by ANDY WEIR
Nov 14, 2017
Crown Publishing Group
Hardcover, 384 pages
ARC from Edelewiss and Crown Publishing
I live in Artemis, the first (and so far, only) city on the moon. It’s made of five huge spheres called “bubbles.” . . . Artemis looks exactly like old sci-fi books said a moon city should look. . .It’s pricey to get here and expensive as hell to live here. But a city can’t just be rich tourists. . . It needs working-class people too. . . I’m one of the little people.
Jasmine Bashara (Jazz)
Porter and Part-Time Contreband Smuggler
Andy Weir’s The Martian and Matt Damon’s depiction in the movie makes it a hard first book to top! As I prepared to write my thoughts about the newest book, Artemis, I came across an interview with the author that matched my sentiments about the two books.
[Artemis] is my second book. . . It’s likely that The Martian is going to be the most successful book I ever write. . . If [readers say Artemis] is not as good as The Martian, but it’s a good book. I’ll call that a win.
The Martian focused on the science of traveling to and living on Mars. Artemis is loaded with science but it primarily focuses on life in the vacuum of space and the richness of the mineral deposits on the moon.
Unlike Mark Watney’s status as the sole inhabitant on Mars, Jazz Bashara, our main protagonist, is a permanent resident of Artemis, the moon’s first city with a current population of 2000. As a low level employee working as a porter (delivery girl), Jazz aspires to become an EVA trained tour guide for outside the domed city. Don’t ask me what EVA stands for…I couldn’t find the answer but it is obvious that it implies equipment necessary to sustain life outside the oxygenated city.
Artemis, the city, is much like any Earth city: upper class living with access to casinos and upscale hotels, suburbs with shopping centers, recreational sports and theaters, poor district with slum housing and low-paid worker bees. Crime, drugs and a laissez-faire view of whorehouses and sexual activity has been encouraged by the local organized crime syndicate. The city is a mecca for tourists but the resources and low-gravity setting on the moon is the real reason for it’s success. The biggest money maker is the Sanchez Aluminum operation.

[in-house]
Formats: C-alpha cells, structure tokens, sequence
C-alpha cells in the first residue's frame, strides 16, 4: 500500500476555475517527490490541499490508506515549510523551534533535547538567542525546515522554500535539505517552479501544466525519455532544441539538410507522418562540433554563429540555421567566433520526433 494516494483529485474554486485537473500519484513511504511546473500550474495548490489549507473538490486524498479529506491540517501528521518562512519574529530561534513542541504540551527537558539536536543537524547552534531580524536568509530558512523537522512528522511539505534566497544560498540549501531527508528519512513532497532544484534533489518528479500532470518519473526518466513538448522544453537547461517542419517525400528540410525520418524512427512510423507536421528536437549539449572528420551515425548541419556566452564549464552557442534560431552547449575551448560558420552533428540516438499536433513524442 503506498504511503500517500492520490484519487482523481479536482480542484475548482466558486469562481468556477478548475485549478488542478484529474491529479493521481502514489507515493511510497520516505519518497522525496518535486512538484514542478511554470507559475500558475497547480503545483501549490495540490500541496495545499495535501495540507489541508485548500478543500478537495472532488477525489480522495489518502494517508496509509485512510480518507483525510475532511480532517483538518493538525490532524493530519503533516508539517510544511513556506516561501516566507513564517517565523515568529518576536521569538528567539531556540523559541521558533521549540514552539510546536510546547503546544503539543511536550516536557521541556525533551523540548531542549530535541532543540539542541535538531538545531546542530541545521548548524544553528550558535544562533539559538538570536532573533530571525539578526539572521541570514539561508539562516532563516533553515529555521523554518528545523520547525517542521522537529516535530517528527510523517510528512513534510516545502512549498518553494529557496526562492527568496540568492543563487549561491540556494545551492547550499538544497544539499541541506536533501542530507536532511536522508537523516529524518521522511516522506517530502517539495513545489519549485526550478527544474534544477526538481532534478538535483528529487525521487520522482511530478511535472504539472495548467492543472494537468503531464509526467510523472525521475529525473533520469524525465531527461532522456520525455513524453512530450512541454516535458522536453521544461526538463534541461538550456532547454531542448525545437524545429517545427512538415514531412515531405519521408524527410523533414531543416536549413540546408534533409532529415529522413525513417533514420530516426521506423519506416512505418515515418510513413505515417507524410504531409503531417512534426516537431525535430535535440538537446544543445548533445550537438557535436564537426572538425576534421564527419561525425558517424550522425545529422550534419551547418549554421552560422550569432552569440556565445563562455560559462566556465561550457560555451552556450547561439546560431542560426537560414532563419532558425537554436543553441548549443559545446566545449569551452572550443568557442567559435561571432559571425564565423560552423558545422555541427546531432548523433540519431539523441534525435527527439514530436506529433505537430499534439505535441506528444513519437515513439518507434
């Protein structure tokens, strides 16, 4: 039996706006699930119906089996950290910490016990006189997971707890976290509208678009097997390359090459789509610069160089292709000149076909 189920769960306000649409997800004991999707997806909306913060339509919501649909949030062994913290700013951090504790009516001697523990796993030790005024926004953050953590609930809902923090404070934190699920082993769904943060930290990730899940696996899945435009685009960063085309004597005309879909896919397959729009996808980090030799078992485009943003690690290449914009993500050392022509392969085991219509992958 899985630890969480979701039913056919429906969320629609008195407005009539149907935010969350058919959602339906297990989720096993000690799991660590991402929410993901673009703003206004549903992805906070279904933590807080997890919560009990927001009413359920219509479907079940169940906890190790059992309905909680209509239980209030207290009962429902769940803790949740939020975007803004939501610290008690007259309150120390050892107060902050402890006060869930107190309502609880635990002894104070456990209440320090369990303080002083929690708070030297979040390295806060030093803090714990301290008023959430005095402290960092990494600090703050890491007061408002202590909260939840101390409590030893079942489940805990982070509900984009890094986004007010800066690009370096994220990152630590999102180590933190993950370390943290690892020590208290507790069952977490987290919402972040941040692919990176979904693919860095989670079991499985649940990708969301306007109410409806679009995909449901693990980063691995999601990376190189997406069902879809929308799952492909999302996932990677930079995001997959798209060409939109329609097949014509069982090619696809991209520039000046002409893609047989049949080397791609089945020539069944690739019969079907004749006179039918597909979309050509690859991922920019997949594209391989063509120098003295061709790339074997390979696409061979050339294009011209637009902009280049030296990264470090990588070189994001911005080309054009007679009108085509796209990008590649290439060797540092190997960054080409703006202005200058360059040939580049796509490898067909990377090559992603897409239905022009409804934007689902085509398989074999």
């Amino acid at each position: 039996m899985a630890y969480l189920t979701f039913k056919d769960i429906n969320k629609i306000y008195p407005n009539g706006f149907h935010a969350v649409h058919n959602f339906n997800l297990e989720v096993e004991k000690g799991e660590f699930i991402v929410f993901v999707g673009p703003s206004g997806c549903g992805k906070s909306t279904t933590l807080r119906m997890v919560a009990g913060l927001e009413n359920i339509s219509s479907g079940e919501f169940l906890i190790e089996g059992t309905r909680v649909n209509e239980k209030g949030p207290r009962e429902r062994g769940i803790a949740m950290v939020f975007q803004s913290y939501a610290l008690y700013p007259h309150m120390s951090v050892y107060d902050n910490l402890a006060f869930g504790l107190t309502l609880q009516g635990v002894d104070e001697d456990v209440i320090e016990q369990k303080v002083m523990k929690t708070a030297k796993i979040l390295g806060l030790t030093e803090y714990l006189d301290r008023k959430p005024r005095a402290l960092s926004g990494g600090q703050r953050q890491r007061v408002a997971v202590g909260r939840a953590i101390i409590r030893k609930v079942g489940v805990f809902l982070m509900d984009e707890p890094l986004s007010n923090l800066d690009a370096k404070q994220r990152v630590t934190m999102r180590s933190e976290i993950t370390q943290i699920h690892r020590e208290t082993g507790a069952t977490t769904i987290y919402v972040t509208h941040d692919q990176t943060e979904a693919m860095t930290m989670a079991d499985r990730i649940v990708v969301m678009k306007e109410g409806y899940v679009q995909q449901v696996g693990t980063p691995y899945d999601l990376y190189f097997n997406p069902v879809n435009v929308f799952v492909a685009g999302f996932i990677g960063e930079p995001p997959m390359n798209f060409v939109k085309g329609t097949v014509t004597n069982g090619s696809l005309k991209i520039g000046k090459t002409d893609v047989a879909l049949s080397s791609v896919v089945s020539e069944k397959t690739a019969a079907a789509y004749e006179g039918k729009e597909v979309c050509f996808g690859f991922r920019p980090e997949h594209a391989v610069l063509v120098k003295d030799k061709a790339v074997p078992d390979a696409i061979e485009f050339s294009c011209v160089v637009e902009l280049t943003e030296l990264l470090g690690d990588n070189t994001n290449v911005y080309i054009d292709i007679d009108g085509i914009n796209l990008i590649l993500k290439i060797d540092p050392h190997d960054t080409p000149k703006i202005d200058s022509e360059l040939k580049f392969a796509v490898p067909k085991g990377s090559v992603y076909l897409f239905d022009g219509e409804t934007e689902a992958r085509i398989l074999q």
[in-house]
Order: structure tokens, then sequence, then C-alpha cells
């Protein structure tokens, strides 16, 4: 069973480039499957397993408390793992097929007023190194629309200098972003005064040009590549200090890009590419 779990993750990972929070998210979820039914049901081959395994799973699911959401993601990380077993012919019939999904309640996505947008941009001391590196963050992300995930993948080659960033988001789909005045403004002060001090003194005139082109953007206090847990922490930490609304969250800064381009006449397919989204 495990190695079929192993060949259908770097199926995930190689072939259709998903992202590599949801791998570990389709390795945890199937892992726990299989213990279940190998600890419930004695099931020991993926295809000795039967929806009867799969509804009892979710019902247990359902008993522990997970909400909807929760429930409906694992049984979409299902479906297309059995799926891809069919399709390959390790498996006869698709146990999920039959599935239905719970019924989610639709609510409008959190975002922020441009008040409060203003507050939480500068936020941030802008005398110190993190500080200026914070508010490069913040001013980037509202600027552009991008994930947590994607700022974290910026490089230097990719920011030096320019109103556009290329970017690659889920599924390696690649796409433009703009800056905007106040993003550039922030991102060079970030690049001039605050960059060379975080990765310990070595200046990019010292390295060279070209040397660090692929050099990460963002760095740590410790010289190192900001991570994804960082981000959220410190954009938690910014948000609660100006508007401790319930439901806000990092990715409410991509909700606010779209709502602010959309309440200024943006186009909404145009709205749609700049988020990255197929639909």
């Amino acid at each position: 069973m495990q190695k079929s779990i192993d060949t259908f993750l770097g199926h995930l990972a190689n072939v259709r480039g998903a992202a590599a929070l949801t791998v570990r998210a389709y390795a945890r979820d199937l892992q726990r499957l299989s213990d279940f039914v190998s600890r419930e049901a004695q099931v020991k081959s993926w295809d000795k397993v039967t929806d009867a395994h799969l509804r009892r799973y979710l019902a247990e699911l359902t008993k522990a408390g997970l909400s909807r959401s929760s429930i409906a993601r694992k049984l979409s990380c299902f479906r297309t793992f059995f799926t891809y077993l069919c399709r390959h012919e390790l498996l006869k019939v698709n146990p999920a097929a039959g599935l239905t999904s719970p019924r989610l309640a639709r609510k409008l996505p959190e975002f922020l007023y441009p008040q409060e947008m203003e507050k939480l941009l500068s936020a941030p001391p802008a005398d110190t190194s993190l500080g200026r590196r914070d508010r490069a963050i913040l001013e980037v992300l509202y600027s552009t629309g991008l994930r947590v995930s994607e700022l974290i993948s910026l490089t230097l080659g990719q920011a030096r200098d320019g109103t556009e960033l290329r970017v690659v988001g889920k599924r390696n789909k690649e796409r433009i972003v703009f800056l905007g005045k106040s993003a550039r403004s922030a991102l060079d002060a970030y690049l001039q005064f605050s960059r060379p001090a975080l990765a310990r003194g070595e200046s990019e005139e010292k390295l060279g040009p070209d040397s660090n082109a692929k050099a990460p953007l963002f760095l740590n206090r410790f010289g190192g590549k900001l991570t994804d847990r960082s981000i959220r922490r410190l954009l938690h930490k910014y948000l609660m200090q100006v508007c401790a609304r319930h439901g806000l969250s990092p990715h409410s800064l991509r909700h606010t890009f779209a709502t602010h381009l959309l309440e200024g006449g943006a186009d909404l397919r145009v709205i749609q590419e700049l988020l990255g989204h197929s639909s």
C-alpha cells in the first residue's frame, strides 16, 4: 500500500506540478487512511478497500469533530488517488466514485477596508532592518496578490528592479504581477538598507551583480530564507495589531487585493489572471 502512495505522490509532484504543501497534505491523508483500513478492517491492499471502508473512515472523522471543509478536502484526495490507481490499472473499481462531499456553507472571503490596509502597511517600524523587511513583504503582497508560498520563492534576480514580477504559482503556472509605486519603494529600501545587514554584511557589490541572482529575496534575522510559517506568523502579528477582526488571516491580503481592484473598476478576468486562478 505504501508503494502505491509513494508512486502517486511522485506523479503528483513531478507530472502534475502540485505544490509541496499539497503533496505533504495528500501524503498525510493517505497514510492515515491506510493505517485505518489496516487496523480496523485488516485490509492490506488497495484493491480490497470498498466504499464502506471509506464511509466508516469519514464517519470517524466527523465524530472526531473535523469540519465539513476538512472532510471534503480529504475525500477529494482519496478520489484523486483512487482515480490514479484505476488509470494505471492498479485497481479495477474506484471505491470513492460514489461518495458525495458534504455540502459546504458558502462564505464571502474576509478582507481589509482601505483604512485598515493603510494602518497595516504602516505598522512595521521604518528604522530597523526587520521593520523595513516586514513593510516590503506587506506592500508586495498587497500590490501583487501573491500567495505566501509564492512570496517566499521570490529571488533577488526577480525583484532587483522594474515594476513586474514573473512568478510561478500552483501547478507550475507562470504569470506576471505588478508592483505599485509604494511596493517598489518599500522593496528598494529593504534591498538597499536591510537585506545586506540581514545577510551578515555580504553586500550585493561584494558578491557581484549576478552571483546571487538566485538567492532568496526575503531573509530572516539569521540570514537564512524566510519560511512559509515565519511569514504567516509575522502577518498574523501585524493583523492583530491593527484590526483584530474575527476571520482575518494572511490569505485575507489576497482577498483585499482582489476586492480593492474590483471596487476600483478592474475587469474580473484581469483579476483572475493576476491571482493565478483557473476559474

Jazz and her father moved to Artemis when she was six years-old. Her father is a master craftsman specializing in welding; a skill in big demand in the city. When you live in a welding shop, the lingo and skills become part of your daily life and Jazz is a talented welder in her own right. She was more than a handful in her teen years leading to a break in their relationship. Those rebellious years have stymied her future now that she is in her mid-20s.
Lying to Dad transported me back to my teen years. And let me tell you: there’s no one I hate more than teenage Jazz Bashara. That stupid bitch made every bad decision a stupid bitch could make. She’s responsible for where I am today.
Part of her left-overs from her delinquent years are routine run-ins with Rudy DuBois, Artemis’s head of security. Rudy quit the Royal Canadian Mounted Police to become “what passes for law in town”. He still wears his Dudley Do-Right uniform but he is anything but a bumble-foot. Rudy is sharp, smart and tough.
If you commit a serious crime, we exile you to Earth. For everything else, there’s Rudy.
These days, Rudy is trying to nab Jazz when she delivers smuggled contraband. She has an extremely efficient smuggling operation going with a friend back on Earth. Nothing really naughty…simple things like cigars, lighters – anything flammable. Flames and oxygen are not compatable.
Out of the blue she receives an offer for a major job that would solve all her financial problems but could get her expelled to Earth. Accepting the challenge leads to exponentially larger problems that threaten not only her family but the city.
The remaining cast of characters, unlike The Martian with Mark Watney’s solo act, provide tension, humor, love, friendship, fisticuffs, terror, and randy dialogue.
I had a hard time liking Jazz. Her behavior seemed very immature and reminded me more of Gavorche, the street urchin in Les Miserables than a mature adult. It seemed to conflict with her well developed problem solving skills and her talents in improvisation. What was quirky and funny on Mark Watney was less fun on Jazz Bashara.
On a positive note, there were moments when Jazz showed that beneath the baudy banter was a caring soul. She was especially kind when dealing with a troubled teenager.
The science and technology aspects of the story were well researched and rang true to this space novice. I wished I could tour old moon landing sites pedaling in my own oxygen inflated “hamster ball”.
Would I read another Andy Weir novel? You betcha! But I sure hope it has nothing to do with welding and chemistry. I learned all I would ever need to know from Jazz.